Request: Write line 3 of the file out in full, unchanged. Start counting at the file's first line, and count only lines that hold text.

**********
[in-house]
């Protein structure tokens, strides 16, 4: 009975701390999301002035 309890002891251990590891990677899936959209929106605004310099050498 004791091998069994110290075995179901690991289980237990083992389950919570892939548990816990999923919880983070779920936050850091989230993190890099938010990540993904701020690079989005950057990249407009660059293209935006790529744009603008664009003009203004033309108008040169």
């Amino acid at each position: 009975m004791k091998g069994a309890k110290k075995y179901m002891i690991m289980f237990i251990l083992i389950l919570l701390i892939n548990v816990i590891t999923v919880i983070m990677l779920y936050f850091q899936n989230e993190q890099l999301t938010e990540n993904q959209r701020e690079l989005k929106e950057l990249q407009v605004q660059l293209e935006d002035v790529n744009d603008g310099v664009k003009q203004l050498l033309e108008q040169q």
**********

């Amino acid at each position: 009975m004791k091998g069994a309890k110290k075995y179901m002891i690991m289980f237990i251990l083992i389950l919570l701390i892939n548990v816990i590891t999923v919880i983070m990677l779920y936050f850091q899936n989230e993190q890099l999301t938010e990540n993904q959209r701020e690079l989005k929106e950057l990249q407009v605004q660059l293209e935006d002035v790529n744009d603008g310099v664009k003009q203004l050498l033309e108008q040169q």